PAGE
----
To produce physical dependence on morphine, phenobarbital and diazepam in rats, these drugs were mixed with powder form of rat food in concentrations of 0.5 mg/g, 1 mg/g and 2 mg/g of food. One group of rats (the lower dose group) was continuously exposed for 1 week to two morphine-admixed foods with morphine to food ratios of 0.5 mg/g and 1 mg/g in a cage. The other group (the higher dose group) could choose between two morphine-admixed foods with morphine to food ratios of 1 mg/g and 2 mg/g. After 1 week, morphine-admixed foods were replaced with morphine free food for 2 days. Both groups of rats showed greatly reduced body weight and food intake after the first 24-48 hr withdrawal. The body weight decrease was greater for rats in the higher dose group. Control groups of morphine dependent rats were kept on the morphine added food diets and showed the same body weight increase as well as normal control rats during the course of these experiments. Physical dependence on phenobarbital and diazepam was produced using the same dosage schedules as with morphine. Both the lower and higher dose groups showed significant decrease in body weight due to withdrawal after 1 week of drug-food exposure. Levallorphan (0.5, 1, 3 and 5 mg/kg, s.c.) administered to morphine dependent rats had dose-dependent effects on the intensity of abstinence symptoms (e.g., diarrhea, piloerection and wet shakes phenomena), maximal decrease in body weight and duration of decreased body weight. Cross-physical dependence between phenobarbital and diazepam was demonstrated by this method.  (+info)

Effects of naloxone and levallorphan on the spinal cord reflex potentials under the spinal ischemic condition in cats. (5/26)

The spinal reflex potentials elicited by electrical stimulation of the tibial nerve were recorded from the lumbo-sacral ventral root in spinal cats. When the thoracic aorta and the bilateral internal mammary arteries were occluded for 10 min, the potentials were completely depressed. Reappearance of these potentials could be observed at about 10 min after removal of the occlusion and they gradually recovered. Intravenous injection of naloxone (1 or 10 mg/kg) or levallorphan (0.1 mg/kg) together with removal of occlusion significantly promoted the recovery of the polysynaptic reflex potential. Morphine (5 mg/kg) showed no particular effect on the recovery of potentials. Furthermore, pretreatment with morphine (5 mg/kg) did not influence the effects of these opioid antagonists. These results suggest that naloxone and levallorphan may preserve or potentiate the interneuronal activities of the lumbo-sacral spinal cord under the ischemic condition and that the effects may not be mediated through morphine-like opioid receptors.  (+info)

Use of polymyxin B, levallorphan, and tetracaine to isolate novel envelope mutants of Escherichia coli. (6/26)

Mutants of Escherichia coli were isolated by their resistance to the bacteriocidal effects of the membrane-active drugs polymyxin B, levallorphan, and tetracaine. The mutants were examined for additional changes in cellular physiology evoked by the lesions; many polymyxin-resistant strains had a concomitant increased sensitivity to anionic detergents, and several strains of each type had concomitant alterations in generation time and morphology. Mutants of each class (polymyxin resistant, tetracaine resistant, and levallorphan resistant) were transduced into recipient strains. The levallorphan resistance site (lev) was located at approximately 9 min on the E. coli chromosome. Polymyxin (pmx) and tetracaine (tec) resistance loci were also transduced. The lev and tec strains had a slight prolongation of generation time, in contrast with their isogenic wild-type strains. The tec transductant produced long filaments in the absence of tetracaine and had an altered colonial morphology, it reverted at high frequency, with the morphological abnormalities reverting along with the tetracaine resistance. The pmx transductant had an increased sensitivity to levallorphan and to anionic detergents. In contrast, both lev and tec mutants were more resistant to acriflavine than was the wild type or the pmx transductant. The pmx, lev, and tec loci differed in sensitivity to mitomycin C; the lev strain was more resistant, the tec strain was more sensitive, and the pmx strain was much more sensitive than the wild type. There was no difference in sensitivity to several other dyes and detergents, colicins, or T bacteriophage between the transductant and isogenic wild-type strains. Thus, lev, tec, and pmx loci confer more subtle alterations in the permeability barrier than do lipopolysaccharide-deficient mutants previously studied.  (+info)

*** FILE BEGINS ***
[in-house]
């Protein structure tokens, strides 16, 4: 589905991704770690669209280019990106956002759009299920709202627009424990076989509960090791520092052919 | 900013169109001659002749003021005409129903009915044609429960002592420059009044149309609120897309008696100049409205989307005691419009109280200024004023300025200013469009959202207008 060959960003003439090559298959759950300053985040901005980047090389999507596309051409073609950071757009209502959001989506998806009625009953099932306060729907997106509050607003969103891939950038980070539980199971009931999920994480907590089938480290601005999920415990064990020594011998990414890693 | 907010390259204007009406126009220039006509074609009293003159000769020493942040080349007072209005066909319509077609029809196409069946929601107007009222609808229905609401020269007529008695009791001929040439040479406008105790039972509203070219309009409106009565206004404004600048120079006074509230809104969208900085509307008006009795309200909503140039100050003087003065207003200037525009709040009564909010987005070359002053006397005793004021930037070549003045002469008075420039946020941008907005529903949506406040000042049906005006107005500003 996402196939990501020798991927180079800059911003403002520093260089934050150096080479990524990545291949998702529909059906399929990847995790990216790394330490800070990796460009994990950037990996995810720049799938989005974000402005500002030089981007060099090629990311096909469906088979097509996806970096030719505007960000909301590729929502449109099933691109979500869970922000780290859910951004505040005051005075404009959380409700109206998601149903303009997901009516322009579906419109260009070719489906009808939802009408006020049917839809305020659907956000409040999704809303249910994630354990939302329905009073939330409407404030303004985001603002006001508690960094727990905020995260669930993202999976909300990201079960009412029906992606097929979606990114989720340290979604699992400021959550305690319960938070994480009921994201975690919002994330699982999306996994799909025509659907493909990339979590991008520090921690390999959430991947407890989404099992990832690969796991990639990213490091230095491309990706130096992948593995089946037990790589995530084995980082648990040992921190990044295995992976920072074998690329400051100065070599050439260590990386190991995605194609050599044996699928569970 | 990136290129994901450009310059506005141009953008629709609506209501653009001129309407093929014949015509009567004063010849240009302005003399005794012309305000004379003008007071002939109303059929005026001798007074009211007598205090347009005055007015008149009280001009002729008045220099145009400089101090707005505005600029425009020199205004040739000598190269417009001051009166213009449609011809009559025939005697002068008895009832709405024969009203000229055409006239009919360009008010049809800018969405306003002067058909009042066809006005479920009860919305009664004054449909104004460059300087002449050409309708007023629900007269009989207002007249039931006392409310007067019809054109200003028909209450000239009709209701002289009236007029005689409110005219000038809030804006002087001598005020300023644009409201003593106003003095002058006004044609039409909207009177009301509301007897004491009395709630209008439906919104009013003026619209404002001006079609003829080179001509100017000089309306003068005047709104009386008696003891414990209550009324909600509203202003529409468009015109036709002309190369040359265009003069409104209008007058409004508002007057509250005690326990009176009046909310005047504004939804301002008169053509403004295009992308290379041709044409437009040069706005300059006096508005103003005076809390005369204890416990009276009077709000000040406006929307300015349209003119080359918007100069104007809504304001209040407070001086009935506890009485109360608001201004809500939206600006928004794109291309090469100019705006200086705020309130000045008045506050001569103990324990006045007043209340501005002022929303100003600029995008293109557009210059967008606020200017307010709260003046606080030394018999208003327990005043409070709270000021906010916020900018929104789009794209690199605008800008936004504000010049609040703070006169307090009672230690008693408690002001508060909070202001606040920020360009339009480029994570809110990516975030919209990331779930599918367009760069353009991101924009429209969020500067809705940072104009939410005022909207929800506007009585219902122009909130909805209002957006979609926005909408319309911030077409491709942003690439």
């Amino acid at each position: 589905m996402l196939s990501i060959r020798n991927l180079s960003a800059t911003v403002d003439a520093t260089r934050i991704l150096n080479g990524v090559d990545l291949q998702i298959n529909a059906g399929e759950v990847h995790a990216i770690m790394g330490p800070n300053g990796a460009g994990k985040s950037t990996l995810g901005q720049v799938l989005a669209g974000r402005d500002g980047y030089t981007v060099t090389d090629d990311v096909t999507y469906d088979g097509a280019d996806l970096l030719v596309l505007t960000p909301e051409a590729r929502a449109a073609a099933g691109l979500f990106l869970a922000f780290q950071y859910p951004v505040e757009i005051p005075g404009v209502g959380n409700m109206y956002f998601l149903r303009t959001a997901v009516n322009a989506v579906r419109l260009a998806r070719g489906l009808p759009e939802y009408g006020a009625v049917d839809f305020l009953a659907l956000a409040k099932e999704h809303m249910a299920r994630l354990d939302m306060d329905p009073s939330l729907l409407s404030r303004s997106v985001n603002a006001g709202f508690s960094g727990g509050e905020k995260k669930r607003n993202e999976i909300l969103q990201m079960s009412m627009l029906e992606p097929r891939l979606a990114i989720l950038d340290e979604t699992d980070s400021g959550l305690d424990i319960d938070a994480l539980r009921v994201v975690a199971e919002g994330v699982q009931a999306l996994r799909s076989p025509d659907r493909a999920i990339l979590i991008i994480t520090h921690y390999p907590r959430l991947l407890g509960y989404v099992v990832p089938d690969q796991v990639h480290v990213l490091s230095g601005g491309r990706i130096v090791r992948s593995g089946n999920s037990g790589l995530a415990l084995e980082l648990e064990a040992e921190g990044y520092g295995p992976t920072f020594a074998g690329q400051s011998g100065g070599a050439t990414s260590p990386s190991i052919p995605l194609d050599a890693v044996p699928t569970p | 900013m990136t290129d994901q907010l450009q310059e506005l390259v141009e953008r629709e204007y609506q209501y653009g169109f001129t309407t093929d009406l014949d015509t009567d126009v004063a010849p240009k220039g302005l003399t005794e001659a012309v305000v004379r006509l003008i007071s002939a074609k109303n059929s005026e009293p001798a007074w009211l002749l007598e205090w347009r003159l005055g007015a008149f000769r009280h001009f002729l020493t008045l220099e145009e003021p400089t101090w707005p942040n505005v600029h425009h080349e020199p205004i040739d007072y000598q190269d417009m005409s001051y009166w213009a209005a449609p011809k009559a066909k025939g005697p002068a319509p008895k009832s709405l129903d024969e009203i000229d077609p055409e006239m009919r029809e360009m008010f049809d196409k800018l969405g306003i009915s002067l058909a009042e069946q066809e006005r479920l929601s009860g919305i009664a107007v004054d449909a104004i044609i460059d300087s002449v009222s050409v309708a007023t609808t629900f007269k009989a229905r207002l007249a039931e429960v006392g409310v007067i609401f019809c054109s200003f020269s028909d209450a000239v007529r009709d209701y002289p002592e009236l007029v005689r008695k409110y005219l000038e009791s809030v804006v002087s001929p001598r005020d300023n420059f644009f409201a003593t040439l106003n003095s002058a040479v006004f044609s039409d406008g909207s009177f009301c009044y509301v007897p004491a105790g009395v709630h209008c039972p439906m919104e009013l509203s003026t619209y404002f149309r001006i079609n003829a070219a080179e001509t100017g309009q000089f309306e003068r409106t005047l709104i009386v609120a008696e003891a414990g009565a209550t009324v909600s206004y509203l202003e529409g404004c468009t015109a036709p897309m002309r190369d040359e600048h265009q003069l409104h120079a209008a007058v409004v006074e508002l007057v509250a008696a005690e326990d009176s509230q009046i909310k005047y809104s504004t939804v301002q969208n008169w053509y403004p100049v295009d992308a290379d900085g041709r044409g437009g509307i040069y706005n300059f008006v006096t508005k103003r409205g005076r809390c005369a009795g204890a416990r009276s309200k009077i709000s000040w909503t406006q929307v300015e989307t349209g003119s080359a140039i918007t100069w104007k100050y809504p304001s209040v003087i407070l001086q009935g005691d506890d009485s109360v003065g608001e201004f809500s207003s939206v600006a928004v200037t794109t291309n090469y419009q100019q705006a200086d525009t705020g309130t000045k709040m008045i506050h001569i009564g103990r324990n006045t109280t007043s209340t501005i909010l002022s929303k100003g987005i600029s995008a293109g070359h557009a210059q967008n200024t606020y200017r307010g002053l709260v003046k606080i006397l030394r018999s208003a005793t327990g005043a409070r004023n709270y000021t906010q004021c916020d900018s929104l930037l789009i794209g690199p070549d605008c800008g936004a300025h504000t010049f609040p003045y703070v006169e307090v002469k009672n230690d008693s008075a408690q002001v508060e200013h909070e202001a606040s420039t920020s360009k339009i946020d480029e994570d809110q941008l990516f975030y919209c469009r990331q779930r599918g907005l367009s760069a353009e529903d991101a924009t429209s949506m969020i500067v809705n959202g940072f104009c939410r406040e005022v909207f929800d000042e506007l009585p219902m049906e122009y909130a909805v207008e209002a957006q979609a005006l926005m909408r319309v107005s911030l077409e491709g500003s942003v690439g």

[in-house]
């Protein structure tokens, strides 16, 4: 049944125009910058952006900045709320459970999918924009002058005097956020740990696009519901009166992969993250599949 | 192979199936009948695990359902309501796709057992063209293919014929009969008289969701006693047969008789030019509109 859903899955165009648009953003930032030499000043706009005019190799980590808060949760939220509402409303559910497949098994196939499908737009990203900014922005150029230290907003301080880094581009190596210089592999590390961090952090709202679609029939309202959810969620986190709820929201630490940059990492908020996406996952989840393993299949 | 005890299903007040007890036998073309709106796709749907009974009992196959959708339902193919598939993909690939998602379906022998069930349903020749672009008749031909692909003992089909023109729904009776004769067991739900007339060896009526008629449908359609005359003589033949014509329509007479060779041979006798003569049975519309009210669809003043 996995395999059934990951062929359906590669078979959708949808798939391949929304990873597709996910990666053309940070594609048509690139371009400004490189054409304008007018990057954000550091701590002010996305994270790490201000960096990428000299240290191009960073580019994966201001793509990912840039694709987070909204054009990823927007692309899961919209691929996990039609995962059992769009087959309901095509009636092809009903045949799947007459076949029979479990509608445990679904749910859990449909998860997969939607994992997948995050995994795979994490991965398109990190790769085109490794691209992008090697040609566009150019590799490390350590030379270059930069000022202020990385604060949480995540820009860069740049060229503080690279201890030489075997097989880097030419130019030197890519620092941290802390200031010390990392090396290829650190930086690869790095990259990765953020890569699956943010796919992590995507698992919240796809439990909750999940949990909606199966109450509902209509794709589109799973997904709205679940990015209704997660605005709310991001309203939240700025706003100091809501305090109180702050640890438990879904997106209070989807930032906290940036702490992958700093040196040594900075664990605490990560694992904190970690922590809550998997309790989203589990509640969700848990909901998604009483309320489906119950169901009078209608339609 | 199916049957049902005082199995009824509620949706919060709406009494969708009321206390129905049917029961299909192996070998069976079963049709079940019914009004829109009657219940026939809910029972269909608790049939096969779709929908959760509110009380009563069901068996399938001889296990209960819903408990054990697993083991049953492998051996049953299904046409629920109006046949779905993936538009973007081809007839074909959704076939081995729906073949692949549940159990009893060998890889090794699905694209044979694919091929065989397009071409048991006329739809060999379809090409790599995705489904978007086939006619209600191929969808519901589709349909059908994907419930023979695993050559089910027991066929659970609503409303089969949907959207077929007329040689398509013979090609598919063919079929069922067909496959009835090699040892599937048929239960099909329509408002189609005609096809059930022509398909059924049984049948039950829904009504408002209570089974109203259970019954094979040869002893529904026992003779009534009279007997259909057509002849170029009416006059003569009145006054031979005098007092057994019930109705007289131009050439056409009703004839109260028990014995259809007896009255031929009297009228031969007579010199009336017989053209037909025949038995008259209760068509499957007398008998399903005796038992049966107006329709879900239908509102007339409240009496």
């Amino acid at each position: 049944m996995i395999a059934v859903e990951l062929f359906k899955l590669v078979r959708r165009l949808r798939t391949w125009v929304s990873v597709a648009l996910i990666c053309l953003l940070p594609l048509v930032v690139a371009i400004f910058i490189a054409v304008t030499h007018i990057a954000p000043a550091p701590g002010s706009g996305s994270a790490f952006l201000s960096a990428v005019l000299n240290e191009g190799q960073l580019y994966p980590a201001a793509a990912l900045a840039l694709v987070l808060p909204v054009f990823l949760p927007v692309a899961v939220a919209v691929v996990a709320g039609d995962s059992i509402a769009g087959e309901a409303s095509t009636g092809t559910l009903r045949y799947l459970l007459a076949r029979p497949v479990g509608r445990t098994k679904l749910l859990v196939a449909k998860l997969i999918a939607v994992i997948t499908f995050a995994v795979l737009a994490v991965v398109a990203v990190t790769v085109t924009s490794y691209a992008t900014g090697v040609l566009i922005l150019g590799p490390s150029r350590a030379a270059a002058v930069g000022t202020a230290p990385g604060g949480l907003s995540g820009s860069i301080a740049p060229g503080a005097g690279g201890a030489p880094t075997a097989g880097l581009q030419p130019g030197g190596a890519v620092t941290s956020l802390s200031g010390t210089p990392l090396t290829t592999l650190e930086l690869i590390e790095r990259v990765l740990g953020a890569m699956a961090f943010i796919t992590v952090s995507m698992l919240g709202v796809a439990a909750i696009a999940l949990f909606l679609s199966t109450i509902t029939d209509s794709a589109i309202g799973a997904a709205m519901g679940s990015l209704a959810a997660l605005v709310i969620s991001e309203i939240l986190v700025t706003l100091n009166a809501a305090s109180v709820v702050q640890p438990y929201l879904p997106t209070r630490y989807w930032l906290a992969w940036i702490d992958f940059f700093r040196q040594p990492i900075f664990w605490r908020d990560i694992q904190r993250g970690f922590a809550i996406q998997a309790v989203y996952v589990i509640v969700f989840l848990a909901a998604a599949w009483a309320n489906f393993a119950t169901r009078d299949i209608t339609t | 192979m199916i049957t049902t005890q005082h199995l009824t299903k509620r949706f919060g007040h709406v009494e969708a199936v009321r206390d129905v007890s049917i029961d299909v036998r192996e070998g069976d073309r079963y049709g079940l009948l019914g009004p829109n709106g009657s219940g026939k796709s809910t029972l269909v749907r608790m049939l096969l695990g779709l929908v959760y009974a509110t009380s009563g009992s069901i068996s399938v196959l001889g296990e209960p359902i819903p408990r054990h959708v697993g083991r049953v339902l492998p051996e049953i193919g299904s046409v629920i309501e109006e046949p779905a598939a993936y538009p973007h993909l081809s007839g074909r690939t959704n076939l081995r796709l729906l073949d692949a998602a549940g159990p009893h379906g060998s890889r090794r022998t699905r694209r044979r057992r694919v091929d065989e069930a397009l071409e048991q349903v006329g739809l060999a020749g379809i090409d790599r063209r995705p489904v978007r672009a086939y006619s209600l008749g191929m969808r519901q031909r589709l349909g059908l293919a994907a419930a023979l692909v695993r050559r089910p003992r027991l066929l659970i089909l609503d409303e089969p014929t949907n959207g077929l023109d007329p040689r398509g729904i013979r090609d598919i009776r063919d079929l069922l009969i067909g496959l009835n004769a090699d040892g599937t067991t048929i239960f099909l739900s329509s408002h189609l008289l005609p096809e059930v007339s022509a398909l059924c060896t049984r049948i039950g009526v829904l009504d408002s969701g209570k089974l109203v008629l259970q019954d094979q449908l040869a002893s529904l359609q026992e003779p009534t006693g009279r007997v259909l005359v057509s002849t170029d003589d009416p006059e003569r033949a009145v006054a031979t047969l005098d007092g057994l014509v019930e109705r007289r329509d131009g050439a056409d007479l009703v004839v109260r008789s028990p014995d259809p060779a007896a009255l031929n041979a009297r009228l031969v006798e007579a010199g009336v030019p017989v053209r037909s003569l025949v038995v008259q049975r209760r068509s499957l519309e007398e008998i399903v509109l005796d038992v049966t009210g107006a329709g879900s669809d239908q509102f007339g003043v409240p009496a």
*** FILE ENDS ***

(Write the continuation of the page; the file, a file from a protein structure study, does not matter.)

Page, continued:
Opiate receptor: autoradiographic localization in rat brain. (7/26)

Opiate receptor sites in rat brain can be labeled in vivo by [3H]diprenorphine, a potent opiate antagoinst. Using techniques to minimize diffusion in fresh, frozen, unfixed brain, we have localized [3H]diprenorphine by autoradiography to visualize the distribution of opiate receptors. Silver grains indicative of the binding of labeled [3H]diprenorphine are discretely localized in numerous areas of the brain with very high densities in the locus coeruleus, the substantia gelatinosa of the spinal cord, and in clusters within the caudate-putamen, amygdala, and parts of the periventricular gray matter.  (+info)

Exploration of catalytic properties of CYP2D6 and CYP3A4 through metabolic studies of levorphanol and levallorphan. (8/26)